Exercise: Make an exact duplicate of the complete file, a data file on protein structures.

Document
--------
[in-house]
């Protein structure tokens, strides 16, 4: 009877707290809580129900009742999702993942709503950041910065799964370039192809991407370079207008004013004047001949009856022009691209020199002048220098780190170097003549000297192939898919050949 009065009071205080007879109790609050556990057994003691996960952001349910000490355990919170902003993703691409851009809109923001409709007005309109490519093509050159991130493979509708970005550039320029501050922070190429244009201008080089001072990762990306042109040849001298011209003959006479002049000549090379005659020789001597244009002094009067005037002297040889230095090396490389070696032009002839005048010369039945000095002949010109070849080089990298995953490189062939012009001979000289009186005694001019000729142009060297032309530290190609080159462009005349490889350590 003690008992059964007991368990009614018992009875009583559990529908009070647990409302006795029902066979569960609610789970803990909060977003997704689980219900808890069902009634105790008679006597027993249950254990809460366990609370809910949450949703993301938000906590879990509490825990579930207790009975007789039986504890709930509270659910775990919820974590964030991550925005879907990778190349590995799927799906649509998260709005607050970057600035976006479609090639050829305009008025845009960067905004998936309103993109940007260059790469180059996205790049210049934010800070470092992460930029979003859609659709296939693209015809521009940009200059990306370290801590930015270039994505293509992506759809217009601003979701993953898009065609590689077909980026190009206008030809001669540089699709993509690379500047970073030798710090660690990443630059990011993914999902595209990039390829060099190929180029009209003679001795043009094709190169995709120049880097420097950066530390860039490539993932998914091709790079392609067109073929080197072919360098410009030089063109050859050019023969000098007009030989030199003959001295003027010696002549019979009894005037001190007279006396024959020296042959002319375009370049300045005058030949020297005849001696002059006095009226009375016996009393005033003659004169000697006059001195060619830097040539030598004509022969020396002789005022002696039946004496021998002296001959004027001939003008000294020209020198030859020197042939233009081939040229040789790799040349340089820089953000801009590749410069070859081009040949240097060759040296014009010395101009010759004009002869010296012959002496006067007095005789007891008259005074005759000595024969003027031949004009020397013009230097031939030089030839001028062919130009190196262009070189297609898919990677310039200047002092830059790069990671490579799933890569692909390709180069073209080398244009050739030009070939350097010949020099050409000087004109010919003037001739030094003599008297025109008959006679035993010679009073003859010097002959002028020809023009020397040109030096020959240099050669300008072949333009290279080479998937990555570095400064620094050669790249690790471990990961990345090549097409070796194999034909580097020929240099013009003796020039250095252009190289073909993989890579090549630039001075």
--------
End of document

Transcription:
[in-house]
């Protein structure tokens, strides 16, 4: 009877707290809580129900009742999702993942709503950041910065799964370039192809991407370079207008004013004047001949009856022009691209020199002048220098780190170097003549000297192939898919050949 009065009071205080007879109790609050556990057994003691996960952001349910000490355990919170902003993703691409851009809109923001409709007005309109490519093509050159991130493979509708970005550039320029501050922070190429244009201008080089001072990762990306042109040849001298011209003959006479002049000549090379005659020789001597244009002094009067005037002297040889230095090396490389070696032009002839005048010369039945000095002949010109070849080089990298995953490189062939012009001979000289009186005694001019000729142009060297032309530290190609080159462009005349490889350590 003690008992059964007991368990009614018992009875009583559990529908009070647990409302006795029902066979569960609610789970803990909060977003997704689980219900808890069902009634105790008679006597027993249950254990809460366990609370809910949450949703993301938000906590879990509490825990579930207790009975007789039986504890709930509270659910775990919820974590964030991550925005879907990778190349590995799927799906649509998260709005607050970057600035976006479609090639050829305009008025845009960067905004998936309103993109940007260059790469180059996205790049210049934010800070470092992460930029979003859609659709296939693209015809521009940009200059990306370290801590930015270039994505293509992506759809217009601003979701993953898009065609590689077909980026190009206008030809001669540089699709993509690379500047970073030798710090660690990443630059990011993914999902595209990039390829060099190929180029009209003679001795043009094709190169995709120049880097420097950066530390860039490539993932998914091709790079392609067109073929080197072919360098410009030089063109050859050019023969000098007009030989030199003959001295003027010696002549019979009894005037001190007279006396024959020296042959002319375009370049300045005058030949020297005849001696002059006095009226009375016996009393005033003659004169000697006059001195060619830097040539030598004509022969020396002789005022002696039946004496021998002296001959004027001939003008000294020209020198030859020197042939233009081939040229040789790799040349340089820089953000801009590749410069070859081009040949240097060759040296014009010395101009010759004009002869010296012959002496006067007095005789007891008259005074005759000595024969003027031949004009020397013009230097031939030089030839001028062919130009190196262009070189297609898919990677310039200047002092830059790069990671490579799933890569692909390709180069073209080398244009050739030009070939350097010949020099050409000087004109010919003037001739030094003599008297025109008959006679035993010679009073003859010097002959002028020809023009020397040109030096020959240099050669300008072949333009290279080479998937990555570095400064620094050669790249690790471990990961990345090549097409070796194999034909580097020929240099013009003796020039250095252009190289073909993989890579090549630039001075």